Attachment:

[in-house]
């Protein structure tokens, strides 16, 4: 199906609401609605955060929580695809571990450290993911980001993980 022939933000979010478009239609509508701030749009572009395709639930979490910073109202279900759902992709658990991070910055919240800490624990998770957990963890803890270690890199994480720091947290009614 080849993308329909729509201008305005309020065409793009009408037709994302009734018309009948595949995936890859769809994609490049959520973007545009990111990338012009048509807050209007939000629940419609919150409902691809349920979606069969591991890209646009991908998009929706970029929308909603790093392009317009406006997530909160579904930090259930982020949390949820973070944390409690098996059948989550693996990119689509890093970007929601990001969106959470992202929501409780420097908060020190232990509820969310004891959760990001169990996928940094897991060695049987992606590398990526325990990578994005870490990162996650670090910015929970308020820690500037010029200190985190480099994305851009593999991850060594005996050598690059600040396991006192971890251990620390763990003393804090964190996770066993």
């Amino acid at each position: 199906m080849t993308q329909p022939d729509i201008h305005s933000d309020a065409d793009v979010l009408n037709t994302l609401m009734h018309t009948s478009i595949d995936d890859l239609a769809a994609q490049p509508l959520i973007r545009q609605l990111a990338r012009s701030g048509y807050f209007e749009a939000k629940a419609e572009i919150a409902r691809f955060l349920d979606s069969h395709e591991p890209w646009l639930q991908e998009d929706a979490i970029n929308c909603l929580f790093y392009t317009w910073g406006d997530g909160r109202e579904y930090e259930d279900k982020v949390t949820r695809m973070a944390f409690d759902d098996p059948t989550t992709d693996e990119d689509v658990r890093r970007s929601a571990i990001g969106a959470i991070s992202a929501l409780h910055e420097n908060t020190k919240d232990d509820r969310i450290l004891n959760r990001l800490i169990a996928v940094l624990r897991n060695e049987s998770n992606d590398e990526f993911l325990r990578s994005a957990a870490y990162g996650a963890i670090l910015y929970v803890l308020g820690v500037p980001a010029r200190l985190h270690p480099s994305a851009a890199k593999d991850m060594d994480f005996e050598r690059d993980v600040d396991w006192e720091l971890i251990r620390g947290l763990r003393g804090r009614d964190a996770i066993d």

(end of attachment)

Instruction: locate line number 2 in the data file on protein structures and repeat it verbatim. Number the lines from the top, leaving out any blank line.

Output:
């Protein structure tokens, strides 16, 4: 199906609401609605955060929580695809571990450290993911980001993980 022939933000979010478009239609509508701030749009572009395709639930979490910073109202279900759902992709658990991070910055919240800490624990998770957990963890803890270690890199994480720091947290009614 080849993308329909729509201008305005309020065409793009009408037709994302009734018309009948595949995936890859769809994609490049959520973007545009990111990338012009048509807050209007939000629940419609919150409902691809349920979606069969591991890209646009991908998009929706970029929308909603790093392009317009406006997530909160579904930090259930982020949390949820973070944390409690098996059948989550693996990119689509890093970007929601990001969106959470992202929501409780420097908060020190232990509820969310004891959760990001169990996928940094897991060695049987992606590398990526325990990578994005870490990162996650670090910015929970308020820690500037010029200190985190480099994305851009593999991850060594005996050598690059600040396991006192971890251990620390763990003393804090964190996770066993």